Here’s something I’ve mentioned on the blog before. Also something I assign in my Juilliard course on the future of classical music.
But it’s worth showing you again. Back in the 19th century, pianists improvised preludes to everything they played in recitals. Preludes either simply to lead into a piece, or maybe also to make a transition between one piece and another.
This survived even into the 20th century, into the age of recording. And Wilhelm Backaus — a great German pianist of the old school was doing it as late as the 1960s. (He was my introduction to late Beethoven sonatas, which I had with him playing on a treasured LP when I was in high school.)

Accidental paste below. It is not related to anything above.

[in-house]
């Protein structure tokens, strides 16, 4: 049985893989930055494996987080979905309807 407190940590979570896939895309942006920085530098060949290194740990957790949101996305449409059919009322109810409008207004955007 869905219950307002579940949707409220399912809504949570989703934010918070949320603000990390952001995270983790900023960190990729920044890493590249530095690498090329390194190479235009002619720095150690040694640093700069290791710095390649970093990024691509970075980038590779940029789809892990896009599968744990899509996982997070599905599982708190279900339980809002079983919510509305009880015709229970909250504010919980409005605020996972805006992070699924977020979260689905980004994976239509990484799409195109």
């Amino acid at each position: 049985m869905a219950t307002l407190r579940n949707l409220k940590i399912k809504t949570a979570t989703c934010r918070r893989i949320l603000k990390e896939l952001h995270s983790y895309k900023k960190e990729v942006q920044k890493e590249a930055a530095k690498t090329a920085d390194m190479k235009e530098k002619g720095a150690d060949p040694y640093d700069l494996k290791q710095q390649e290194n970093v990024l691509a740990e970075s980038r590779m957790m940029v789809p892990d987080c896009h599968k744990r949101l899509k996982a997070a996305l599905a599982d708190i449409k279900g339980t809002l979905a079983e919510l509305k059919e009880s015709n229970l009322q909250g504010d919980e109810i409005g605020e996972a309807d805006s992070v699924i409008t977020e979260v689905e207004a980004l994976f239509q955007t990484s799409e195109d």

So here he is improvising a prelude in 1969, on the last recital he ever gave. First you hear someone saying in German that Backhaus isn’t well, that he won’t play the next piece listed on the program, Beethoven’s Op. 111. Instead he’ll play a short Schumann piece (“Des Abends,” though the title isn’t announced.). Which he then plays, so beautifully, with a touching prelude improvised to lead into it.
See what you think. For me, the prelude settles my mind, prepares me to listen. And puts Schumann in the loveliest of frames. I wish pianists did this today.